I will say that until now, the kids haven't really been old enough to know how to take initiative to give to others. Last year we shopped for things for the local charity, which Jefferson didn't seem to remember this year when I brought it up again. And when we are choosing which existing toys that we are going to give away in expectation of recieving more, they don't choose their 'good' ones. However, this year Jefferson got a chance to "shop" for us at our homeschool co-op. He was so excited about what he got for us that I think he started to understand how nice it really is to give instead of get! So, we will continue to encourage this throughout the year. But other ideas from families with different traditions are also welcome!

Wednesday, December 19, 2007

Goals for starting the New Year!

I am glad to have decided to take this week B4 Christmas off instead of stressing about trying to fit everything in. I remember speaking to a teacher friend of mine (r.g.) last year as I struggled with both trying to "fit it all in" and "comparing" Jefferson's progress (to other hschoolers and to schoolers). He helped me to reassess what my true goals for teaching Jefferson should be. So as we start the 2nd half of the year after Christmas, these are what I will try to remember:

1. Relax! Take a week off when needed. Yes, I can do this. Do some fun (and educational if I can slip it in) things like field trips or play dates. Take time out to review what I'm are doing and look at things that aren't working. Figure out why those things aren't working and come up with a plan to adjust things to fit everyone's needs.
2. Be flexible. When I start up again, be flexible with my new plans or ideas. If something isn't working again/still don't force it. Don't expect perfection from Jefferson or myself. Don't let the 'schedule' rule over the lessons or Jefferson's abilities.
3. Don't use a band-aid fix for anything. Everything has an underlying reason. If I just ignore problems, they will just continue in different ways. Therefore, always communicate!
4. Enjoy my children. Have fun with them. Let them have fun learning. Watch them as they "get it" and their eyes get wide and the smile spreads across their face. Try to offer choices as often as possible so that they are motivated to learn.
5. Schedule family time. I often feel like I'm so focused on checking things off the lesson plan that we forget to plan family fun time. I notice that this affects the behavior of the little ones that aren't doing school with Jefferson and then that behavior affects my attitude which then also affects the family! Try picking an evening each week for a fun family activity.
6. Checking things off a lesson list should not be my focus. My goal is for Jefferson to comprehend what is being taught and for him to learn to deal with his own frustrations so that he can love to learn!

These may seem obvious to experienced homeschoolers, but are important lessons for we amateurs to learn so that we can give our kids a good foundation prior to the logic and rhetoric stages. I call them my soft, long term plans for homeschooling. But as far as Jefferson's comprehension and actual skill level for 1st grade goes, I have set up some more specific, short term goals for his classical education this year. For those of you interested, I have them listed below.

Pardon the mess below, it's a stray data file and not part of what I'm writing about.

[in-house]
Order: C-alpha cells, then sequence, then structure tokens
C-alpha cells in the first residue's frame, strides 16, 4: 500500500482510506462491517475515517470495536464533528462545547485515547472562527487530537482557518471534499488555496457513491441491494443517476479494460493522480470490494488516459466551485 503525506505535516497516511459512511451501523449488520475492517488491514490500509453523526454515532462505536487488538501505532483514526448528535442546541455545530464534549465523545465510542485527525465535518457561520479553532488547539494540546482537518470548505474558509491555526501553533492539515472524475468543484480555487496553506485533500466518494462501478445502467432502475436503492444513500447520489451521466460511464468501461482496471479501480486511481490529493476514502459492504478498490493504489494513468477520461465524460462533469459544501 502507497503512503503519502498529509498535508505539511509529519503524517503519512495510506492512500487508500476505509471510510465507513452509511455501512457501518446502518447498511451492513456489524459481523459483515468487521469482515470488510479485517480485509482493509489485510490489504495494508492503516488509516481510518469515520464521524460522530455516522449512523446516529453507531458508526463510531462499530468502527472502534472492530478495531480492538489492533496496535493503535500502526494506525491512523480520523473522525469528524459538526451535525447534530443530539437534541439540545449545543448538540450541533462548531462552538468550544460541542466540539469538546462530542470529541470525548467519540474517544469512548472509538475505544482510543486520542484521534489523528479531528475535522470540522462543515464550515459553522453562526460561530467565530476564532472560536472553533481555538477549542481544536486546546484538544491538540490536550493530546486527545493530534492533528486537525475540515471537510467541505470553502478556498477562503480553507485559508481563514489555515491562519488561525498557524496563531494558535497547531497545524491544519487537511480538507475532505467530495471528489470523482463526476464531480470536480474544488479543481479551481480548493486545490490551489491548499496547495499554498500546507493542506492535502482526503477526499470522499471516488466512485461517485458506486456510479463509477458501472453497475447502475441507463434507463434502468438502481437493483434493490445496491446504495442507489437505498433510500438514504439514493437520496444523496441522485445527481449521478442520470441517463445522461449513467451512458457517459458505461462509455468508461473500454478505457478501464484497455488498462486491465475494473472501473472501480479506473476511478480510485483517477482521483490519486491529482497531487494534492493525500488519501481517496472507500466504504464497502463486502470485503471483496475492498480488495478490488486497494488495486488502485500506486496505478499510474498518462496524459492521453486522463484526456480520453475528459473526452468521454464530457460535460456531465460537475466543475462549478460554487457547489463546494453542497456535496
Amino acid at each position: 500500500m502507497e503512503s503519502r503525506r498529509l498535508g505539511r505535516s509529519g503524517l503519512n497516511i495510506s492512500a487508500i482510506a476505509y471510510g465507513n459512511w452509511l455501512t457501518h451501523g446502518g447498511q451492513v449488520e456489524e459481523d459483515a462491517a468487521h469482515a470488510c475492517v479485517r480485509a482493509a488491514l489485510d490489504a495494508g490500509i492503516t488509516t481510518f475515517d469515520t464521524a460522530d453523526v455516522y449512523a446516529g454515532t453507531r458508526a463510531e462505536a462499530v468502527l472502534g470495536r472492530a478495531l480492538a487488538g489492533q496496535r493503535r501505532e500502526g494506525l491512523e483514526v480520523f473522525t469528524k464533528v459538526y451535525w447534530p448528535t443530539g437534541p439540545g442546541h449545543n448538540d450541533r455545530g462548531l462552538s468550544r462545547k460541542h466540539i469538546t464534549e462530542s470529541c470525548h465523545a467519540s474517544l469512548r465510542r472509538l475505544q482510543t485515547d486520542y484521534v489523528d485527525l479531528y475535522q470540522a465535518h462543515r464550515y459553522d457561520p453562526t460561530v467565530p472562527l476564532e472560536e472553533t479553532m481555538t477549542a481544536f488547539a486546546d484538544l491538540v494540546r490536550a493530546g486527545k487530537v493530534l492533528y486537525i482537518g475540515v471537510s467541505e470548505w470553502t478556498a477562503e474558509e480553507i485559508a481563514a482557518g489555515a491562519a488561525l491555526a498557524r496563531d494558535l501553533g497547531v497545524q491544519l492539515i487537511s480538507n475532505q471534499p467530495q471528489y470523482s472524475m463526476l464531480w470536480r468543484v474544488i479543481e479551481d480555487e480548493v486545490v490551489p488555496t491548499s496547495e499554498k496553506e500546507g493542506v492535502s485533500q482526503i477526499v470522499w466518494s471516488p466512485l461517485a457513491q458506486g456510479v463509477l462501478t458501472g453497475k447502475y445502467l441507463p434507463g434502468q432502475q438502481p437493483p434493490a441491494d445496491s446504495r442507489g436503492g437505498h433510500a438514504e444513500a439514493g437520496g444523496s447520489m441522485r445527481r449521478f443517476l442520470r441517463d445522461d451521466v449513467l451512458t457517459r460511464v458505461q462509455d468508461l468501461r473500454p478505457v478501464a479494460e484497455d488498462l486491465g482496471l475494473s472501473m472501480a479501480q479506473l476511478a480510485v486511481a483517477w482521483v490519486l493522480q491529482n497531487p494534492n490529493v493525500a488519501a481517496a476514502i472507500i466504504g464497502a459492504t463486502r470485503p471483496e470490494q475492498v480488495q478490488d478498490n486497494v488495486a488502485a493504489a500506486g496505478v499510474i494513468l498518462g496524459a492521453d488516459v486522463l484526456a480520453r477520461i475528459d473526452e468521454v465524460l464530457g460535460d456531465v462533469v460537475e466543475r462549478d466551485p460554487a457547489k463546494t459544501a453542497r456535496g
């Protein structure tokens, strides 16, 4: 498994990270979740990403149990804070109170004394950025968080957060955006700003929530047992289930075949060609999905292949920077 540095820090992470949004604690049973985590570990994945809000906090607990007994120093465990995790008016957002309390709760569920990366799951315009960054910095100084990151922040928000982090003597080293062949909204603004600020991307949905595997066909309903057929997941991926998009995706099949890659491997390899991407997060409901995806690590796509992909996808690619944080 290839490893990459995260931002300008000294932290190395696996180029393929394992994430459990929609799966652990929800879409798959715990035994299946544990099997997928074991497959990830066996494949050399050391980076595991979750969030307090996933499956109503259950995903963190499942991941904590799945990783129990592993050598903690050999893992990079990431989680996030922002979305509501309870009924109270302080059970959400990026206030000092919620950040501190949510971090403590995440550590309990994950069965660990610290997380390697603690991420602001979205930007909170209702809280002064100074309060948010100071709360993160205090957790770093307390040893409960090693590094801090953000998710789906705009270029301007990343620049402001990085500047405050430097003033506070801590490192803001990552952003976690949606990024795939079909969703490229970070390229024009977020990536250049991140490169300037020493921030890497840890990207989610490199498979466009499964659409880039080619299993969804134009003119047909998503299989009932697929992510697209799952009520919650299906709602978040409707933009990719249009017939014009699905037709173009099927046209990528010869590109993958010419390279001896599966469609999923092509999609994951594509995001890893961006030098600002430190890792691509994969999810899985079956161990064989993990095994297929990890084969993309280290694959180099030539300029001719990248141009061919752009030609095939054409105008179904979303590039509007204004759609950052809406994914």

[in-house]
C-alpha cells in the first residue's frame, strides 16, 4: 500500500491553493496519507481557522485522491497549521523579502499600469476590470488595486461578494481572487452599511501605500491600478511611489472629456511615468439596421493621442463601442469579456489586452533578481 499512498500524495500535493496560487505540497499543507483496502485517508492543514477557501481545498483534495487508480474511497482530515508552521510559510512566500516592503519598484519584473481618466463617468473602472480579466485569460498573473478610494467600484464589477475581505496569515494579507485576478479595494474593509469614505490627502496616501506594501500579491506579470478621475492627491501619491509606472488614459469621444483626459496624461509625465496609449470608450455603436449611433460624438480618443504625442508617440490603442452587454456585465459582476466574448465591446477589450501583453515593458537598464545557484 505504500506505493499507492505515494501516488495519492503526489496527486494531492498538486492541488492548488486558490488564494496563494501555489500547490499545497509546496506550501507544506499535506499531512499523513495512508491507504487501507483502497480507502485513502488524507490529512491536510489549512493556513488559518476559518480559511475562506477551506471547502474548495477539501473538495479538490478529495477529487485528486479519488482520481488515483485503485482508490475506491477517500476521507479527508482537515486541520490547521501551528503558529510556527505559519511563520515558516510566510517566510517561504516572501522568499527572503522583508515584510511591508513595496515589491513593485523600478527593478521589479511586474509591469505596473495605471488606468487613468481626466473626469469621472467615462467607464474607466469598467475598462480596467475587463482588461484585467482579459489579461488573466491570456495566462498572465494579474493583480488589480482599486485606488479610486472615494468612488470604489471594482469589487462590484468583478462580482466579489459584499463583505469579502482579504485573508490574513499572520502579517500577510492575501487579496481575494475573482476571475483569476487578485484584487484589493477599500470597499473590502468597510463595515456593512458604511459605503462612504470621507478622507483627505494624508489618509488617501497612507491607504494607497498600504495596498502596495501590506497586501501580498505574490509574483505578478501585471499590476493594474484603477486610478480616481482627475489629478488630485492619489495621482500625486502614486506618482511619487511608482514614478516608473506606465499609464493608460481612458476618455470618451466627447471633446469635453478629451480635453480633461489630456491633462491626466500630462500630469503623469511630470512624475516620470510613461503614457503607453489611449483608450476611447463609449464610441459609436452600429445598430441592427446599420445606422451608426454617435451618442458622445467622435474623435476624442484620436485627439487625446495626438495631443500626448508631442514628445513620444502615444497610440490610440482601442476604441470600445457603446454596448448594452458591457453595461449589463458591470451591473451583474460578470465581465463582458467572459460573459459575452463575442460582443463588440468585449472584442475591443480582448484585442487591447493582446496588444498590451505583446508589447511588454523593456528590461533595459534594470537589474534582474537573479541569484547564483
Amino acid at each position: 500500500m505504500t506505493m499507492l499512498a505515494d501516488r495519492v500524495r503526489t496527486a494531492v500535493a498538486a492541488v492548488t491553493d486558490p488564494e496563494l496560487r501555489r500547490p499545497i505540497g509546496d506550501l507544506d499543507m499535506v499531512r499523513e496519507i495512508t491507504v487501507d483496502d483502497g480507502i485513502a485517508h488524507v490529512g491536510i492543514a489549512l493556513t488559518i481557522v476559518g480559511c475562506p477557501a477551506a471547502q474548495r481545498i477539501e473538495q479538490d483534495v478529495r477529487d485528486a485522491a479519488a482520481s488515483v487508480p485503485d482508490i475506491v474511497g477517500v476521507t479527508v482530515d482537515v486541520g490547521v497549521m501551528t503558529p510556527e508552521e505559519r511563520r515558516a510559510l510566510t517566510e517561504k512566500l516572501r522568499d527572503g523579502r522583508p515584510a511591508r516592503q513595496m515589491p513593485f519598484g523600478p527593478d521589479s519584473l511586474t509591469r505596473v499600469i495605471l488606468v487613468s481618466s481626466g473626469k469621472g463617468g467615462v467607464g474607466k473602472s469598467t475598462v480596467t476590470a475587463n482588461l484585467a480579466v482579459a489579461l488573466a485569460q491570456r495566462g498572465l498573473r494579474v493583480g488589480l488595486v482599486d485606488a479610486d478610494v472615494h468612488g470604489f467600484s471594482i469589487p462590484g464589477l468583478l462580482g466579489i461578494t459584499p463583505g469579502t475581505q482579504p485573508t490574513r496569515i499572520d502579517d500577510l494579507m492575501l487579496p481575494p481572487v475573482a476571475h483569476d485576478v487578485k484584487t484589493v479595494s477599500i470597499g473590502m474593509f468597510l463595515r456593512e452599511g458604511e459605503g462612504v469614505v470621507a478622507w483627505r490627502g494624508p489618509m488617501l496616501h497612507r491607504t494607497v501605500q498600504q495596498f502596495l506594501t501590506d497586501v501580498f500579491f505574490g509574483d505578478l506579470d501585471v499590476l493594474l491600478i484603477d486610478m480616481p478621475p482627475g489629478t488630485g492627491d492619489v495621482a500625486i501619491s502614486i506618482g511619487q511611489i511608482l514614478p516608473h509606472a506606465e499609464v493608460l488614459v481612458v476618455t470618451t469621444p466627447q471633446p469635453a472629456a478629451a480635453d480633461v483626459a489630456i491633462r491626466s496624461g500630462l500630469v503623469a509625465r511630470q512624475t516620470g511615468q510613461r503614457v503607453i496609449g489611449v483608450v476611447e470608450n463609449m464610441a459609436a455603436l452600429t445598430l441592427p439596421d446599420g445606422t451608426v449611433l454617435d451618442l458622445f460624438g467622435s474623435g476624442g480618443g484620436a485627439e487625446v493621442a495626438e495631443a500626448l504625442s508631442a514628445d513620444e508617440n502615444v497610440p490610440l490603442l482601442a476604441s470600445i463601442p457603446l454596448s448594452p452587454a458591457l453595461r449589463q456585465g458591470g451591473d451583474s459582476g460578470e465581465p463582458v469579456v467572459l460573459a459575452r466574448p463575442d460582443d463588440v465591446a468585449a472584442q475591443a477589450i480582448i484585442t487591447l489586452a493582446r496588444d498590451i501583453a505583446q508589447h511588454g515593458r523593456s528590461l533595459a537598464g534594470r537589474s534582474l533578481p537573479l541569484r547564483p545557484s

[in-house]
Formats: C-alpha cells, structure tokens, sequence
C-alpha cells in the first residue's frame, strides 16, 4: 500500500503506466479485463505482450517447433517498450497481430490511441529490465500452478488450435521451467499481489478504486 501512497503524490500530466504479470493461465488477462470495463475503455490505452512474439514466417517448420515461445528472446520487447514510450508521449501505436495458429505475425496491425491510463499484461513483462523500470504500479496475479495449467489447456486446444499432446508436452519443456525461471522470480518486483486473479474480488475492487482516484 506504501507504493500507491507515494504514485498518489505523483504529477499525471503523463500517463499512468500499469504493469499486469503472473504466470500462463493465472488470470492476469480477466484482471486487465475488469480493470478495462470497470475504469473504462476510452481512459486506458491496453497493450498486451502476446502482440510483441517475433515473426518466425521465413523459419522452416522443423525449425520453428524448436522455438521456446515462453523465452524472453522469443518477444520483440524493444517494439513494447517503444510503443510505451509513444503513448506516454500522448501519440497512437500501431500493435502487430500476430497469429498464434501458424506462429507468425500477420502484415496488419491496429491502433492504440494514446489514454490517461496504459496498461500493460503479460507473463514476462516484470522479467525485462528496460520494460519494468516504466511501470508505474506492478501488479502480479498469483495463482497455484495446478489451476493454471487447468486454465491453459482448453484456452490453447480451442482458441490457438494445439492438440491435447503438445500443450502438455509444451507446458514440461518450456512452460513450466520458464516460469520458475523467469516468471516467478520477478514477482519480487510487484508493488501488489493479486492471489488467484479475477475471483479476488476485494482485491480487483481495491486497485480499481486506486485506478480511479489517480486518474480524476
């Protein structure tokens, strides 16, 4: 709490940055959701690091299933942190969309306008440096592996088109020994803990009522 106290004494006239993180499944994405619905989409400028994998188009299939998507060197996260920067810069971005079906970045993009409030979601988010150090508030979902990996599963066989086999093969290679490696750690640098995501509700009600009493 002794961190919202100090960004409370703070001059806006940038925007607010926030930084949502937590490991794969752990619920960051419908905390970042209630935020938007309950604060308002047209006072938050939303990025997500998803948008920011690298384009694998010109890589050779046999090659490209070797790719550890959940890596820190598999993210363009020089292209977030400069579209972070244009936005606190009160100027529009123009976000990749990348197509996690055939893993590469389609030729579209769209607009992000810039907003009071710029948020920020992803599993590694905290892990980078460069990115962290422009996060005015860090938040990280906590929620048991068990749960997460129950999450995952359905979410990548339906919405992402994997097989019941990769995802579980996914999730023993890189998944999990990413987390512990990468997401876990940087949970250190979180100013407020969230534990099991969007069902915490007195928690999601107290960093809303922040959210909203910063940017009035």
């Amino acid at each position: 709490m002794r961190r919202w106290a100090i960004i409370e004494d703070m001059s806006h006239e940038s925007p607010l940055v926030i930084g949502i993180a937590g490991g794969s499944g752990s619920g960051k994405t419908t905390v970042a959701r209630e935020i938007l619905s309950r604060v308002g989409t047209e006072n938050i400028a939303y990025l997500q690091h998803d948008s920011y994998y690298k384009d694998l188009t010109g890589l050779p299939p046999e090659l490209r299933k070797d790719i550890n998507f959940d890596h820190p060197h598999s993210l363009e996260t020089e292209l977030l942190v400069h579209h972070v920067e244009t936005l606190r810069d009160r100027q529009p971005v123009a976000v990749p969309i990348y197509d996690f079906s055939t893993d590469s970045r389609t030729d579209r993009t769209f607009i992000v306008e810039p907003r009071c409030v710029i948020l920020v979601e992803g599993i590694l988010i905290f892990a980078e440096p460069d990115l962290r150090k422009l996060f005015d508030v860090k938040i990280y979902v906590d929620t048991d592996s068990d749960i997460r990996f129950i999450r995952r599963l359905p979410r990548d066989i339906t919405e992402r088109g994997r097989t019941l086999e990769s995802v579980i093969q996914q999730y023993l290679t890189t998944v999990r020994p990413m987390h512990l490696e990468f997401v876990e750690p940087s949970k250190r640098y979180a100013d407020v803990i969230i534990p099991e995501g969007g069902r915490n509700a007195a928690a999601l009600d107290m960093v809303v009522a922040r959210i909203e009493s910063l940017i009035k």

For those of you unfamiliar with a Classical Education, here is my personal short (and I mean, short - it's really so much more than this) summary -->
First Goal: train them to educate themselves
train them to get past frustration
Classical Education – Train the mind through the Trivium:
Grades 1-4: Absorption (grammar stage)
Grades 5-8: Critical Thinking (logic stage)
Grades 9-12: Expression (rhetoric stage)
Priority in Grammar stage->
then History
Language (Latin/Spanish)

Check these links for more information on classical education, the trivium, The Well-Trained Mind, Ten Things to Do with Your Child Before Age 10(this one is a great informative summary).

Tuesday, December 18, 2007

Adjusting our schedule - a lesson in flexibility

Thank the Lord, we are home with Lincoln this week! He was only in the hospital for 2 days and is improving quickly at home. It was, however, quite a test for me in scheduling school. I already feel a bit tight this year due to having taken time off to have Lincoln. I was hoping to get at least one more week of school in before Christmas. But as though of you who have homeschooled longer than I already know, things don't always work out the way we plan! I guess we will just be using this week to focus on getting Lincoln completely well (and Reagan as well - this week it's conjunctivitus for her!), decorating for Christmas (yes - I am really this late), baking (and eating, of course) cookies, and catching up on housework and other things that I let go while in the hospital.

I also need to make sure that I have our books in order for history and science when we start back into those after Christmas. We are currently reading as many readers as I can get my hands on from the library. Jefferson is still a reluctant reader - it just doesn't go smoothly enough for him to enjoy yet. I really hope that we can move on to simple chapter books by the end of first grade! So I need to remember to keep him reading, reading, reading every day - even when he doesn't want to. Currently dh is reading him "Captain Courageous" at bedtime - he loves the action! They will move onto Prince Caspian soon since that movie will be coming out in May. Be sure to check out the preview - I can't wait to see it!

Looking for input for keeping track of the books we have read this year (my first year of structured teaching - 1st grade). Any ideas are welcome! Should I write down every single book we read together, every one that he reads, every one that we get from the library or only the ones that relate to our studies? I need to figure this out so I know what to do for next year and for each of my other kids. I don't want to get bogged down with details, but I want to save myself having to look up the same books in the coming years with the other kids. I think a simple spreadsheet would work for this and the library prints out a list for me with each visit so .....